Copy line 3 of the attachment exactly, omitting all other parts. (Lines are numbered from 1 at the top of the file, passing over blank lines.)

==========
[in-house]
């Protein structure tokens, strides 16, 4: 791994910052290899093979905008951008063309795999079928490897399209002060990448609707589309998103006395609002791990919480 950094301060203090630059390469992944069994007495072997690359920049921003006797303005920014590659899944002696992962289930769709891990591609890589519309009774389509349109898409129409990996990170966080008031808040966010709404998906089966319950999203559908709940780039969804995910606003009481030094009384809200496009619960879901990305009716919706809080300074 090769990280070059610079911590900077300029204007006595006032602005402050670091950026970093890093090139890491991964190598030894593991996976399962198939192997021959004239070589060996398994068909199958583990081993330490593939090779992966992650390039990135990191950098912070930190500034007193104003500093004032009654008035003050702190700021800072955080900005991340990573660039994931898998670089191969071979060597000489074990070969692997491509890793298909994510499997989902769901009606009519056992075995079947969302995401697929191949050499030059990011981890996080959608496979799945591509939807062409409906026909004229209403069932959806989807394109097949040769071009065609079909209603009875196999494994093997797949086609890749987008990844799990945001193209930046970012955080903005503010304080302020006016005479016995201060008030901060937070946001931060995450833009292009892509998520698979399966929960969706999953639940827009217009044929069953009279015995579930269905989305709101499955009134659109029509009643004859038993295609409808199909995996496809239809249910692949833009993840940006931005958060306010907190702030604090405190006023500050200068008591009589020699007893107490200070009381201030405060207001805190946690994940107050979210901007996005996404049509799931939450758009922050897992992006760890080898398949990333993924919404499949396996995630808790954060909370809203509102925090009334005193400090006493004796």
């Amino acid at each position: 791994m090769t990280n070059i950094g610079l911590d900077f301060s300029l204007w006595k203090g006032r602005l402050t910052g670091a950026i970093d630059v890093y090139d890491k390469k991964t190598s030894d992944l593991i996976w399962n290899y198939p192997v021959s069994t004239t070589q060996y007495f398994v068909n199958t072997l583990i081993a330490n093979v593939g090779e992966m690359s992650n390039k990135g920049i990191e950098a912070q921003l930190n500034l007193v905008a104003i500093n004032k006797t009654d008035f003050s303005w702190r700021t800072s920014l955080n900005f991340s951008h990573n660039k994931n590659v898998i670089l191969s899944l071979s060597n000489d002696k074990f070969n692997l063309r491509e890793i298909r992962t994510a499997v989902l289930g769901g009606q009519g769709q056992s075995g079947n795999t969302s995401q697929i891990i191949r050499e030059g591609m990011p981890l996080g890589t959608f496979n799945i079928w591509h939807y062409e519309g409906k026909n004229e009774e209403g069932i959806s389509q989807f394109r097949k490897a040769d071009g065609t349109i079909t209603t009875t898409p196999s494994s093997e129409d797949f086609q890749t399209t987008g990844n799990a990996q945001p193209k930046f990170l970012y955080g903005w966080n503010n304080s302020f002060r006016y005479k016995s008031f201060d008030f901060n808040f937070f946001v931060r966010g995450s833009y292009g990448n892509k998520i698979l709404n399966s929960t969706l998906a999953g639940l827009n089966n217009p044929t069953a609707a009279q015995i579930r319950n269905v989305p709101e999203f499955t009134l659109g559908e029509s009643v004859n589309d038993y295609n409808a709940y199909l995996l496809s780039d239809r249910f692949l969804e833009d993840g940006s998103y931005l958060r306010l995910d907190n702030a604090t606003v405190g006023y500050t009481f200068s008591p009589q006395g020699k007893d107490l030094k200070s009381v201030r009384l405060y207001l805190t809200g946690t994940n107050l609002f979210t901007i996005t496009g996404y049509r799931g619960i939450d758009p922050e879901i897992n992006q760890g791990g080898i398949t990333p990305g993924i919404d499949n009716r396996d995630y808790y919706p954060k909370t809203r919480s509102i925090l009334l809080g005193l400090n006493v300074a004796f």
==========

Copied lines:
């Amino acid at each position: 791994m090769t990280n070059i950094g610079l911590d900077f301060s300029l204007w006595k203090g006032r602005l402050t910052g670091a950026i970093d630059v890093y090139d890491k390469k991964t190598s030894d992944l593991i996976w399962n290899y198939p192997v021959s069994t004239t070589q060996y007495f398994v068909n199958t072997l583990i081993a330490n093979v593939g090779e992966m690359s992650n390039k990135g920049i990191e950098a912070q921003l930190n500034l007193v905008a104003i500093n004032k006797t009654d008035f003050s303005w702190r700021t800072s920014l955080n900005f991340s951008h990573n660039k994931n590659v898998i670089l191969s899944l071979s060597n000489d002696k074990f070969n692997l063309r491509e890793i298909r992962t994510a499997v989902l289930g769901g009606q009519g769709q056992s075995g079947n795999t969302s995401q697929i891990i191949r050499e030059g591609m990011p981890l996080g890589t959608f496979n799945i079928w591509h939807y062409e519309g409906k026909n004229e009774e209403g069932i959806s389509q989807f394109r097949k490897a040769d071009g065609t349109i079909t209603t009875t898409p196999s494994s093997e129409d797949f086609q890749t399209t987008g990844n799990a990996q945001p193209k930046f990170l970012y955080g903005w966080n503010n304080s302020f002060r006016y005479k016995s008031f201060d008030f901060n808040f937070f946001v931060r966010g995450s833009y292009g990448n892509k998520i698979l709404n399966s929960t969706l998906a999953g639940l827009n089966n217009p044929t069953a609707a009279q015995i579930r319950n269905v989305p709101e999203f499955t009134l659109g559908e029509s009643v004859n589309d038993y295609n409808a709940y199909l995996l496809s780039d239809r249910f692949l969804e833009d993840g940006s998103y931005l958060r306010l995910d907190n702030a604090t606003v405190g006023y500050t009481f200068s008591p009589q006395g020699k007893d107490l030094k200070s009381v201030r009384l405060y207001l805190t809200g946690t994940n107050l609002f979210t901007i996005t496009g996404y049509r799931g619960i939450d758009p922050e879901i897992n992006q760890g791990g080898i398949t990333p990305g993924i919404d499949n009716r396996d995630y808790y919706p954060k909370t809203r919480s509102i925090l009334l809080g005193l400090n006493v300074a004796f």